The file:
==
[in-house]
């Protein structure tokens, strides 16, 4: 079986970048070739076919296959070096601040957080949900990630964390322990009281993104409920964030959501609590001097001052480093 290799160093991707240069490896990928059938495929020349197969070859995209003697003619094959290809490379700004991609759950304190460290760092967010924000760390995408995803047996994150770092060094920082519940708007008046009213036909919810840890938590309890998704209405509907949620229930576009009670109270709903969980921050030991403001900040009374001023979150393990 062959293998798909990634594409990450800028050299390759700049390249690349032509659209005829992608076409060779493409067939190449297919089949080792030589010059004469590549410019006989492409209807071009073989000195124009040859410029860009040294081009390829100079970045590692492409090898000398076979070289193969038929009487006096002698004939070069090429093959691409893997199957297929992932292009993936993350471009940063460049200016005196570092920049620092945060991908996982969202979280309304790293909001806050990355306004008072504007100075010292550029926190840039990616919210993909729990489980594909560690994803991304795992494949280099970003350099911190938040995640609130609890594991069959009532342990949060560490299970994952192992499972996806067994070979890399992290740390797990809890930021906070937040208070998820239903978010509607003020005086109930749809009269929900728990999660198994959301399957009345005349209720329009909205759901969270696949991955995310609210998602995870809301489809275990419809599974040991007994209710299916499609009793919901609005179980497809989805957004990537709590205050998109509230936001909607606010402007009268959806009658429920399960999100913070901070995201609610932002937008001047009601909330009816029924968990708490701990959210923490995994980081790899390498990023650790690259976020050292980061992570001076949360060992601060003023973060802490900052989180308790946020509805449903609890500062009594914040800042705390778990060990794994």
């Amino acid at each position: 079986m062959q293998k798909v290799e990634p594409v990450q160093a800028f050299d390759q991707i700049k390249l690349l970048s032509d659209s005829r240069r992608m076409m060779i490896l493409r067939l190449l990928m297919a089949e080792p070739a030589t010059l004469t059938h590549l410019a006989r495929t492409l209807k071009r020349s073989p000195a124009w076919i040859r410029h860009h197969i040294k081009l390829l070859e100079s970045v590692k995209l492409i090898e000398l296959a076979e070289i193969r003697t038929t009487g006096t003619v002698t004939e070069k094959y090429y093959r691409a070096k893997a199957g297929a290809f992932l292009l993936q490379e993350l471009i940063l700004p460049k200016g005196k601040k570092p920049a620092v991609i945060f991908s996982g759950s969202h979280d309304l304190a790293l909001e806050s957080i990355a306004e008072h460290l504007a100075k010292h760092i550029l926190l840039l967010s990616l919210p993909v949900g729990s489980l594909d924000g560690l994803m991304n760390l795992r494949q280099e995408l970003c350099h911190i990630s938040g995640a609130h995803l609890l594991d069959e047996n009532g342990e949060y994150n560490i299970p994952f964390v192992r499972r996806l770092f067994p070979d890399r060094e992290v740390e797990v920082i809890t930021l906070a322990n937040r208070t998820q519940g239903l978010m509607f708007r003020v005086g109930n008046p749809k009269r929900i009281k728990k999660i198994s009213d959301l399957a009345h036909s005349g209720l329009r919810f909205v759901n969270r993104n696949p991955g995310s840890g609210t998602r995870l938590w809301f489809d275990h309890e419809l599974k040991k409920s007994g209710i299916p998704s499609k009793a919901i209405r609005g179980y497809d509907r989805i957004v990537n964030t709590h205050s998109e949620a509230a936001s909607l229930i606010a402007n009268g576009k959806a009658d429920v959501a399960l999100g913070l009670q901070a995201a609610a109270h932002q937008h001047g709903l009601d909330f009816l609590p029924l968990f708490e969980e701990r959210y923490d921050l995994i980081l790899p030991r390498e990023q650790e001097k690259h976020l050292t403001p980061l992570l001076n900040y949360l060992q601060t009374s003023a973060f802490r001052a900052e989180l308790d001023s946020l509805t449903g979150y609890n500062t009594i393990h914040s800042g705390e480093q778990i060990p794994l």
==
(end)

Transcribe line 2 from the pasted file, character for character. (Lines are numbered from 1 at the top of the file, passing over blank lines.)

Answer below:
């Protein structure tokens, strides 16, 4: 079986970048070739076919296959070096601040957080949900990630964390322990009281993104409920964030959501609590001097001052480093 290799160093991707240069490896990928059938495929020349197969070859995209003697003619094959290809490379700004991609759950304190460290760092967010924000760390995408995803047996994150770092060094920082519940708007008046009213036909919810840890938590309890998704209405509907949620229930576009009670109270709903969980921050030991403001900040009374001023979150393990 062959293998798909990634594409990450800028050299390759700049390249690349032509659209005829992608076409060779493409067939190449297919089949080792030589010059004469590549410019006989492409209807071009073989000195124009040859410029860009040294081009390829100079970045590692492409090898000398076979070289193969038929009487006096002698004939070069090429093959691409893997199957297929992932292009993936993350471009940063460049200016005196570092920049620092945060991908996982969202979280309304790293909001806050990355306004008072504007100075010292550029926190840039990616919210993909729990489980594909560690994803991304795992494949280099970003350099911190938040995640609130609890594991069959009532342990949060560490299970994952192992499972996806067994070979890399992290740390797990809890930021906070937040208070998820239903978010509607003020005086109930749809009269929900728990999660198994959301399957009345005349209720329009909205759901969270696949991955995310609210998602995870809301489809275990419809599974040991007994209710299916499609009793919901609005179980497809989805957004990537709590205050998109509230936001909607606010402007009268959806009658429920399960999100913070901070995201609610932002937008001047009601909330009816029924968990708490701990959210923490995994980081790899390498990023650790690259976020050292980061992570001076949360060992601060003023973060802490900052989180308790946020509805449903609890500062009594914040800042705390778990060990794994």